The International Writers Magazine: Travel Archives - Italy
The Basilica - a Step into History
Florence: the city of the Medici, of Renaissance excellence, of epic history. When living in the city, one does not have to go far to find an historical treasure; the city itself is one. As you can imagine, it’s overwhelming. For ten college students on an adventure of a lifetime, we had no idea where to start.
Leaning out of our apartment windows, we scanned the city skyline, searching for an anchor in this overwhelming city of history and splendor. Where could we possibly begin our adventure? Luckily, the answer presented itself to us in a gargantuan way. We would visit the city’s basilica – our main goal: to conquer the dome.
La Basilica di Santa Maria del Fiore (The Cathedral of Saint Mary of the Flower) is the largest structure in Florence in height as well as pure massiveness. Visible from anywhere in the city, it has served as the city center for over 6 centuries. The rusty –red tiled dome rises like a balloon up into the heavens. Its prominence is so essential that a law has been passed to prevent any building from surpassing it. In fact, the building is not only important to the city of Florence, but to the worlds of engineering and architecture. At its completion, the dome was the largest in the world – a record it held until modern building techniques were developed in the 20th century. But even more impressive, this giant dome completely supports itself without the aid of scaffolding. This feat of engineering has made it a marvel of ingenuity which has awed and inspired people since its completion.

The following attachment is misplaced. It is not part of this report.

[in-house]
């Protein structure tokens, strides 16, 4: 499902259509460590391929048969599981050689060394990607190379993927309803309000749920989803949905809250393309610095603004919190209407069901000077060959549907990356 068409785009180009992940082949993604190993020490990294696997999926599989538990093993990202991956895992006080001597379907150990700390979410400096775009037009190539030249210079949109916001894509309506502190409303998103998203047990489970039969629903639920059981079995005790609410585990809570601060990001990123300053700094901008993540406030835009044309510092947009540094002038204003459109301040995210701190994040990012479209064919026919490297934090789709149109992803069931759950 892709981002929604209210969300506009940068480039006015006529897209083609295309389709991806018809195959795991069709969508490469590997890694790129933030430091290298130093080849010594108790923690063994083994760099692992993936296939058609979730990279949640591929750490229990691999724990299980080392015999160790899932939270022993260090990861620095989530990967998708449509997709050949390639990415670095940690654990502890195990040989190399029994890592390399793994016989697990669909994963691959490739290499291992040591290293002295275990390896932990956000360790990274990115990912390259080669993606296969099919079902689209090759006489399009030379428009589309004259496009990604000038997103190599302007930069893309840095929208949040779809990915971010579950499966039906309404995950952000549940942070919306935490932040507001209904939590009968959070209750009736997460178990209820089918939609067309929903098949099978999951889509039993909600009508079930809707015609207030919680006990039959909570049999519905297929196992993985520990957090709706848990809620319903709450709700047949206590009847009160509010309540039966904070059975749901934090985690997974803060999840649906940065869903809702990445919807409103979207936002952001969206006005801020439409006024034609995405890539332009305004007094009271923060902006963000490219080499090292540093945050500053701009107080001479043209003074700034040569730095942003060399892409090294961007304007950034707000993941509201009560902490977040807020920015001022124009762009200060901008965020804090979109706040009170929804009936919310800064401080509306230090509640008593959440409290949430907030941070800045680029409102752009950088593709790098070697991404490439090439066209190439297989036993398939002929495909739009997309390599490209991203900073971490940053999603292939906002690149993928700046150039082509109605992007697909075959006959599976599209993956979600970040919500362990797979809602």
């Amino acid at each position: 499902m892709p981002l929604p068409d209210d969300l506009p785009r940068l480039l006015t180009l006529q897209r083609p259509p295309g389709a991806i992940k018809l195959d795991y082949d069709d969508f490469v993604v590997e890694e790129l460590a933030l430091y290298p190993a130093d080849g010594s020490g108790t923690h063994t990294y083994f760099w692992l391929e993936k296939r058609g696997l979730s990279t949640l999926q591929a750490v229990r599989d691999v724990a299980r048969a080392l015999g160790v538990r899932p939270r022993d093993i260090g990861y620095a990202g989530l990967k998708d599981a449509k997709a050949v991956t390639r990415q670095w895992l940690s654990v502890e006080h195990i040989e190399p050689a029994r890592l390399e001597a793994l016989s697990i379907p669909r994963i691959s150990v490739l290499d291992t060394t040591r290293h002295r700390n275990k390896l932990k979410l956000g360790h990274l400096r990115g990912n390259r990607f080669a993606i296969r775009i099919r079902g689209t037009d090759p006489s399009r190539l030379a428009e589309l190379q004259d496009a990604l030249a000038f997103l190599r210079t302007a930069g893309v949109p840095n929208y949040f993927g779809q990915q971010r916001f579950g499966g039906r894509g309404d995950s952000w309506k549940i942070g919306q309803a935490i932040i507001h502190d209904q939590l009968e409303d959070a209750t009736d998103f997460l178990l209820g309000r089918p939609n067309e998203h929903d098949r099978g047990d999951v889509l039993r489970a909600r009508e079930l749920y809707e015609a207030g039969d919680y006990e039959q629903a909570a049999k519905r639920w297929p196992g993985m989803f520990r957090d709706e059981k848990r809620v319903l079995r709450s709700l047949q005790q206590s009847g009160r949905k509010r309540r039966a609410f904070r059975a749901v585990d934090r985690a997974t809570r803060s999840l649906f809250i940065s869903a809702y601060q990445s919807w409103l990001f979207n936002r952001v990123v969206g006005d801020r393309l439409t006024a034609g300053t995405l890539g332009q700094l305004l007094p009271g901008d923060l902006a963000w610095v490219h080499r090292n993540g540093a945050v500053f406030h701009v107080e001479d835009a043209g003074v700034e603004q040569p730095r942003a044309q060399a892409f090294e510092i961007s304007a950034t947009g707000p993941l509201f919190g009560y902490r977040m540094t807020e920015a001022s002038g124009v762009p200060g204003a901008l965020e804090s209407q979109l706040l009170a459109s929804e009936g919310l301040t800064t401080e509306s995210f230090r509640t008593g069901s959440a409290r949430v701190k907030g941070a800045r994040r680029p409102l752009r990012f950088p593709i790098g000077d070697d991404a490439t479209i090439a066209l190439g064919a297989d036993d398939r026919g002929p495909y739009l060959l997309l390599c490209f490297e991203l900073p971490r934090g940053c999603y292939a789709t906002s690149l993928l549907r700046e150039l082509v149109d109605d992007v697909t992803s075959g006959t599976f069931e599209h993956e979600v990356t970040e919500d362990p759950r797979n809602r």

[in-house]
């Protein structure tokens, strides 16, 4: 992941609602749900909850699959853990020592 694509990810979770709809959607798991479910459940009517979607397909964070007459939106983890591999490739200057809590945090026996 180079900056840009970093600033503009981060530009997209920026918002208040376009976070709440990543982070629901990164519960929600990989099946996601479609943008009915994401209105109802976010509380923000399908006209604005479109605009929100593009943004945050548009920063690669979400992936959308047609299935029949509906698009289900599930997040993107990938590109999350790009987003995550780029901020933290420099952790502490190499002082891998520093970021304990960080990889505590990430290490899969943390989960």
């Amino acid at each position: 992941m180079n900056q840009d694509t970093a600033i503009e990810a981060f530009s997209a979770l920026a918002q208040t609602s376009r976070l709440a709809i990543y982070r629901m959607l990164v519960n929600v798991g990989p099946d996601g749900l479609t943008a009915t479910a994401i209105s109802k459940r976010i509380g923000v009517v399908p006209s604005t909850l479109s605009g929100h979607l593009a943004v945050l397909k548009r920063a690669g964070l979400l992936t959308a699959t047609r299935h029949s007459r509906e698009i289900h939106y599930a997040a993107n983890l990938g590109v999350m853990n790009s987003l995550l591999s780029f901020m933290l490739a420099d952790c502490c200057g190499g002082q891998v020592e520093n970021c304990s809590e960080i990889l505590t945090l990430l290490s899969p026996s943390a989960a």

The 15th century architect of the dome of Basilica di Santa Maria del Fiore, Filippo Brunelleschi, seemingly thought of everything. Towering over the skyline of the city of Florence for almost 600 years, it has served as a witness to vast changes in human history from the rule of the Medici family, to the Nazi destruction of its beautiful city, to the political turmoil of contemporary Italy. It would seem that Brunelleschi and his fellow architects had created a cathedral that would last throughout the ages. Yes, it would seem he has thought of everything. But I believe Brunelleschi did not plan on people’s bodies changing, particularly when designing the internal channels within the Dome. People have gotten bigger. The constricted passages may have been just fine for the malnourished Renaissance peasant but for the McDonalds-four-times-a-week American tourist – not so much. One enters the Dome through a narrow door, a prelude to the claustrophobic-inducing dark passages, the window-less staircases eternally twisting up into the sky. With the stairway’s end nowhere in sight you are surrounded by the must of body heat and ancient dust, a souvenir from the 600 year old ghosts walking right beside you.